5. Shani Shignapur, Maharashtra
Shani Shignapur has been dubbed as the ‘safest village’ in the whole of India and has been the subject of curiosity of many people from across the country. Interestingly, none of the buildings in the whole village has doors to keep them secure, yet no cases of robbery or such untoward incidents have been reported. The village also has a branch of the esteemed ‘UCO’ bank, which is never locked, earning the title of ‘The country’s first lockless branch.’
6. Hodka Village, Kutch
Hodka village has proved that tourism in the state of Gujarat is not merely restricted to the Gir forest ranges and the beautiful beaches. This picturesque village, situated close to the Rann of Kutch, gives tourists an insight of ancient Indian culture. Here, every girl in the village at a tender age is taught the art of embroidery which is then exemplified on the interior and exterior of the mud houses they reside in. Each house in this village has their own unique designs and patterns making it a spectacle to walk through for tourists.
7. Bekkinakeri, Karnataka
The residents of Bekkinakeri had to deal with the problem of finding traces of defecation in public places. Although the villagers did all they can, including issuing notices to stop the practice, most of them didn’t pay heed to the requests. A few volunteers then started visiting favorite spots of these wrong-dumping-doers and greeted them during the mornings, at a time when they usually turn up to get the job done. As a result of the embarrassment caused due to this, the offenders stopped defecating and littering public spaces and finally the problem was solved. Bekkinakeri is considered to be one of the neatest villages in India.
8. Hiwari Bazar, Maharashtra
Hiwari Bazar has broken the age-old notion that Indian villages are generally inhabited by economically backward farmers. Hiwari Bazar is a home to five dozen millionaires and is way more developed than other villages in the state of Maharashtra. One of the sole reasons behind such improved standard of living is the motivation provided by the man named Popatrao Powar. Powar, who was the former Sarpanch of Hiwari Bazar, motivated people to refrain from the use of toxic substances and utilize their time in rain water harvesting and other similar activities. Though 169 families couldn’t even buy themselves two meals a day during 1990’s, only three families are poverty stricken as of now.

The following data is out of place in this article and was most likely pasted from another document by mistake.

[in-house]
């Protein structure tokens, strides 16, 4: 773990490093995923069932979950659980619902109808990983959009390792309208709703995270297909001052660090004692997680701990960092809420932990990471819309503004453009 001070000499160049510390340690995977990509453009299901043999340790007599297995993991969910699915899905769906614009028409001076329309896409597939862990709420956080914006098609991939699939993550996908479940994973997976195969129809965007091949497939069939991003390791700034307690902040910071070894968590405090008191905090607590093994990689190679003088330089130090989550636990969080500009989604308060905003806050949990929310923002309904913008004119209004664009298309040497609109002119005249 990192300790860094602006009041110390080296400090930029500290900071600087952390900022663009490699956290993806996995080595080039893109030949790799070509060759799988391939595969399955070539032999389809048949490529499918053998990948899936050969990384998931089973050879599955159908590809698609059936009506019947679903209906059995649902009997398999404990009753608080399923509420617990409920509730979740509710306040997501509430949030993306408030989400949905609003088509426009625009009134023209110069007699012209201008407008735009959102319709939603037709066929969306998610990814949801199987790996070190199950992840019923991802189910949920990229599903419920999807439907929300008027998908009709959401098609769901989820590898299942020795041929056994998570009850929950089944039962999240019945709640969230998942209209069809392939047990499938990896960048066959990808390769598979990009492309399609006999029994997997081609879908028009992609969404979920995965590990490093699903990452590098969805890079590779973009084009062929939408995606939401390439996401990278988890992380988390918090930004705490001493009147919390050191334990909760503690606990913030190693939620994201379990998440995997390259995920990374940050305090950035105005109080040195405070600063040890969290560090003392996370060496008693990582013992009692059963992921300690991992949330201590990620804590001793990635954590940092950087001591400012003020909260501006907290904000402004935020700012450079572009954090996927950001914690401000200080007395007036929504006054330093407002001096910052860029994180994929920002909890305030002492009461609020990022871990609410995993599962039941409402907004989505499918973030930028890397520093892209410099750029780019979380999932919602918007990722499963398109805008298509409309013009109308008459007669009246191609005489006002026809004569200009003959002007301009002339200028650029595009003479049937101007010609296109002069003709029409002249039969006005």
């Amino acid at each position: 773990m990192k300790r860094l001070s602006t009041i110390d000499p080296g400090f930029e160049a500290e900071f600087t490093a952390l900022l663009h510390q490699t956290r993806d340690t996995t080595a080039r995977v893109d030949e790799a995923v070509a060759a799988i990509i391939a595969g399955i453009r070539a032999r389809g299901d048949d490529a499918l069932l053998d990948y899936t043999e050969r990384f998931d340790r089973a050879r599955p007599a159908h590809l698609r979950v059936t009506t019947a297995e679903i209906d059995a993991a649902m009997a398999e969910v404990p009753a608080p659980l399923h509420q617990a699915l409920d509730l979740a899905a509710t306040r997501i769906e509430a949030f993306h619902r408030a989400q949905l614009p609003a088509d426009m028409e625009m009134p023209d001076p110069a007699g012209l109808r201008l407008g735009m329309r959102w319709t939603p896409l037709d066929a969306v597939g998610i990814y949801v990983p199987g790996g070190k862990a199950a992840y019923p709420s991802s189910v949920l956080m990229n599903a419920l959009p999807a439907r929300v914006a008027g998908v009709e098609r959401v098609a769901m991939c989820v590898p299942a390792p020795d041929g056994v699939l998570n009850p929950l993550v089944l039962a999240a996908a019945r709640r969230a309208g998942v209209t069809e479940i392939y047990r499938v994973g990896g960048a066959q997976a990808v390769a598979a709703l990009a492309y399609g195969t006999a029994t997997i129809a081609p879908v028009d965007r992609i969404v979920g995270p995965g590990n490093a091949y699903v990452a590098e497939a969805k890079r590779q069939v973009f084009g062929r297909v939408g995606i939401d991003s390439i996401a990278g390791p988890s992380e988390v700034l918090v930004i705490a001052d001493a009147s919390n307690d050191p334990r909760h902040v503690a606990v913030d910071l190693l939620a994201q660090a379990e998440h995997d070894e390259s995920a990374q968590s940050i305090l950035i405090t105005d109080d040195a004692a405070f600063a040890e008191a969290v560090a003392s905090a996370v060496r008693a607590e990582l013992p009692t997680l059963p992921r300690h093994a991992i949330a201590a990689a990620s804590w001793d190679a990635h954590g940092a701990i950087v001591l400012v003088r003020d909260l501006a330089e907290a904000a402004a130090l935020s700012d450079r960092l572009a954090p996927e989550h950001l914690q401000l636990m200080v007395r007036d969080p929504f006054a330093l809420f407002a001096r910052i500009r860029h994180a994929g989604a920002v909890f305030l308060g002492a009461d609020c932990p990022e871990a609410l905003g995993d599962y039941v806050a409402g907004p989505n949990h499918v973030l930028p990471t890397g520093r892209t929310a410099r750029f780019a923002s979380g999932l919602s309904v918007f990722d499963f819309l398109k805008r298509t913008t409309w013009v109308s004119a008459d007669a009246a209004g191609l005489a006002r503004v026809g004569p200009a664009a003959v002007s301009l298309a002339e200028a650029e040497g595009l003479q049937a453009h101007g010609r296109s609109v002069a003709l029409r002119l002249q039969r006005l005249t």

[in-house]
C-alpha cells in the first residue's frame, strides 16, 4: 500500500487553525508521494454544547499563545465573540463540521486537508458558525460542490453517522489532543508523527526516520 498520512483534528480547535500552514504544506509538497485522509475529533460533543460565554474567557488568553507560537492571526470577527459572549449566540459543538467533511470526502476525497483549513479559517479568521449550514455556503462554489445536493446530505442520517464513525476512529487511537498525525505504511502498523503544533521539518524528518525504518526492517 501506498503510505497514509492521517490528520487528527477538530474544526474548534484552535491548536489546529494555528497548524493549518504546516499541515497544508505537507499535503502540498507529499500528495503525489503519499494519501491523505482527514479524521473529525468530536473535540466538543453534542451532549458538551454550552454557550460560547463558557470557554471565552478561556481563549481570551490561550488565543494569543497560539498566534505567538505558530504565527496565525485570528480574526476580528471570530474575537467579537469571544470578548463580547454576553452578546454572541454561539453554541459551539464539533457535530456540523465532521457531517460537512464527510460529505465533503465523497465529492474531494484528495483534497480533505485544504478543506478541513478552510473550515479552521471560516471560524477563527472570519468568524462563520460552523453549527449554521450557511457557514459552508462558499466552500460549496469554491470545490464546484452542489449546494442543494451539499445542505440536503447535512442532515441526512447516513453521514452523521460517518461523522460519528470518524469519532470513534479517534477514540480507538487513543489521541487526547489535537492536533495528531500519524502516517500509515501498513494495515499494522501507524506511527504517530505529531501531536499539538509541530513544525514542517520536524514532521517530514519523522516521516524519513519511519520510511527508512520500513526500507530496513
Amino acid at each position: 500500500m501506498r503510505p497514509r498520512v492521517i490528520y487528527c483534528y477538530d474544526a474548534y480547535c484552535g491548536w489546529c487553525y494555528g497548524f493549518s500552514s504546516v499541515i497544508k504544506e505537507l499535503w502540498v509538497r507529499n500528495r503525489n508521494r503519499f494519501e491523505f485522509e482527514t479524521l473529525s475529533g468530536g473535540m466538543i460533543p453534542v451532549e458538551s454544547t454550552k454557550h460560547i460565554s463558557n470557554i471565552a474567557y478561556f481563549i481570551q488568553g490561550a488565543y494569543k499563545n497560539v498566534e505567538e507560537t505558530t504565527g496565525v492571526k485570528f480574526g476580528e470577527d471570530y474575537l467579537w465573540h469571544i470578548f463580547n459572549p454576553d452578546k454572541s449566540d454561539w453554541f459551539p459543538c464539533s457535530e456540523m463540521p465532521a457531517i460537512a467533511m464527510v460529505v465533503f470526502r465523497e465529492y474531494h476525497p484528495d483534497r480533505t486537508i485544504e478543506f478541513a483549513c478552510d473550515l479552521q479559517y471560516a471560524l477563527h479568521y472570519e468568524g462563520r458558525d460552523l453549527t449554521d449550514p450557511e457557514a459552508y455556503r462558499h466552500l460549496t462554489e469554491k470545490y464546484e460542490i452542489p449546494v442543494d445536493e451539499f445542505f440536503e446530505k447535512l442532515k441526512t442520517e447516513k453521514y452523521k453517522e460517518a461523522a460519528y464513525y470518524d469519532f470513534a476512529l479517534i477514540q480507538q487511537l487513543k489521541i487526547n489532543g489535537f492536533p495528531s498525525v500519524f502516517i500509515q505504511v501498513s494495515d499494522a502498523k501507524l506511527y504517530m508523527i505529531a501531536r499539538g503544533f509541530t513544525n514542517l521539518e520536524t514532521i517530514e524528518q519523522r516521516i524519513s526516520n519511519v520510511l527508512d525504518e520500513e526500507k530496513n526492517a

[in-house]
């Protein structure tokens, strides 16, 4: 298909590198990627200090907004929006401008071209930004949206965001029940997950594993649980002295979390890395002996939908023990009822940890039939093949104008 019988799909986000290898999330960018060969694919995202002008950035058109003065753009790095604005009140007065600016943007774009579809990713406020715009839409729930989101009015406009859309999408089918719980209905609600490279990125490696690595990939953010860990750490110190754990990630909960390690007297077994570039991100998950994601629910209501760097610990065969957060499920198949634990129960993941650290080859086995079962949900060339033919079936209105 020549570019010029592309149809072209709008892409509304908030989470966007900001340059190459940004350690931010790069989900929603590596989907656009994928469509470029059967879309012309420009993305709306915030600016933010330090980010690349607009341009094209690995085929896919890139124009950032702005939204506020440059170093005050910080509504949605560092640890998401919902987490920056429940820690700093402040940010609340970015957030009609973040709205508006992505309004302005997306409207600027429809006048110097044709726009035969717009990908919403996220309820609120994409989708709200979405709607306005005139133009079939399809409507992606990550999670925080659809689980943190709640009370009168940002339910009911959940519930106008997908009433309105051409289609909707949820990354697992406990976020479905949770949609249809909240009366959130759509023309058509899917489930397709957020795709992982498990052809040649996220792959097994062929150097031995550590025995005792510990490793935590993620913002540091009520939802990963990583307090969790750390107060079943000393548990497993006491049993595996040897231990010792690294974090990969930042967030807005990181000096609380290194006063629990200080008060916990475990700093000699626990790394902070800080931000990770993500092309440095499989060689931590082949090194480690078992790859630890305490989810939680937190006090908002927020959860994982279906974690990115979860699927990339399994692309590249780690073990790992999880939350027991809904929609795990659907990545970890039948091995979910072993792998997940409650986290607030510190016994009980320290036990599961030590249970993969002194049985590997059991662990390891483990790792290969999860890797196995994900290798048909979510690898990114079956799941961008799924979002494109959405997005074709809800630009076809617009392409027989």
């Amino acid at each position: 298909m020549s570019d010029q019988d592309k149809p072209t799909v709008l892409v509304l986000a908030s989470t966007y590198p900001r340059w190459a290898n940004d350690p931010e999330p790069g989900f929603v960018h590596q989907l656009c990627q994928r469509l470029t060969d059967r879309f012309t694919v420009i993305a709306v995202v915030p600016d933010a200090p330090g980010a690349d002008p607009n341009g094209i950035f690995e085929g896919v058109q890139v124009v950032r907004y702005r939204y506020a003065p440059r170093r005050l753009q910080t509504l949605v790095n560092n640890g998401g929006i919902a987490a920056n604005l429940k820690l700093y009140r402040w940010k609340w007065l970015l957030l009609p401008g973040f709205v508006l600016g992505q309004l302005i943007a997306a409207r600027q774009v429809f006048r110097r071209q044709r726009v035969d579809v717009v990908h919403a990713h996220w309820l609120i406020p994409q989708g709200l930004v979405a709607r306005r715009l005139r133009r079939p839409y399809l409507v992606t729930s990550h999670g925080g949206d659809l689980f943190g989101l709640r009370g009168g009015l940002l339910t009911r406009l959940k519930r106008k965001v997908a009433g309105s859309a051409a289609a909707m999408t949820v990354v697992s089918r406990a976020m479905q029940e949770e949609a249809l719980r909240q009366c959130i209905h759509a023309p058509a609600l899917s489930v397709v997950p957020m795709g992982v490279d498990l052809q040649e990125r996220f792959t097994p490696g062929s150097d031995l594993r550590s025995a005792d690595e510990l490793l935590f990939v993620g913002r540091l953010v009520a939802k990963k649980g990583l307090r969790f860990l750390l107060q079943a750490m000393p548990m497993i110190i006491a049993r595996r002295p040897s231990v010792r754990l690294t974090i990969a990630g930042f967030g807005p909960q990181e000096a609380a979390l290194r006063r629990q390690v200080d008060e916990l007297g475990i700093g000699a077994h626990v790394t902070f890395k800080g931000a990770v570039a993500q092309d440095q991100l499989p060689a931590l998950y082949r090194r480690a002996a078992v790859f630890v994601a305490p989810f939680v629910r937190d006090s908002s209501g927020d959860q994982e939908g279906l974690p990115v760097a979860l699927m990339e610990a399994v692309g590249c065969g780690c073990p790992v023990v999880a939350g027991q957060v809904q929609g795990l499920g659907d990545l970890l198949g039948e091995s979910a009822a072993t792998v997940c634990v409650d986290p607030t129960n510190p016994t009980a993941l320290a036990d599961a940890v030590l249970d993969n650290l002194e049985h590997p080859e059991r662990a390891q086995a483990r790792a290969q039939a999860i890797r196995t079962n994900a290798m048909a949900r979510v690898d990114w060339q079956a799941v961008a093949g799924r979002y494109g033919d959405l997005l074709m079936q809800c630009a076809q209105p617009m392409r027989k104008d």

9. Ballia, Uttar Pradesh
Villagers from Ballia had no access to good drinking water, since they had hand pumps which let out water mixed with toxic substances such as arsenic. As a result, they toiled hard to extract water from deeper parts of the ground, which wasn’t contaminated. The surprising fact is that even a 95-year-old man joined the villagers in their quest for this achievement. Since then and as of now the village consumes unpolluted water which has rapidly decreased the toll of health hazards in the village.
10. Chappar, Haryana
Unlike most villages in India, which are governed by a male leader (also commonly known as a ‘Sarpanch’), Chappar is managed by a woman named Neelam. The village is popular for following the tradition of distributing sweets amongst all its residents, when a baby girl is born. Subtly, the residents are also conveying the message of aborting the practice of female feticide. The residents are constantly thinking of newer ways of incorporating women empowerment schemes.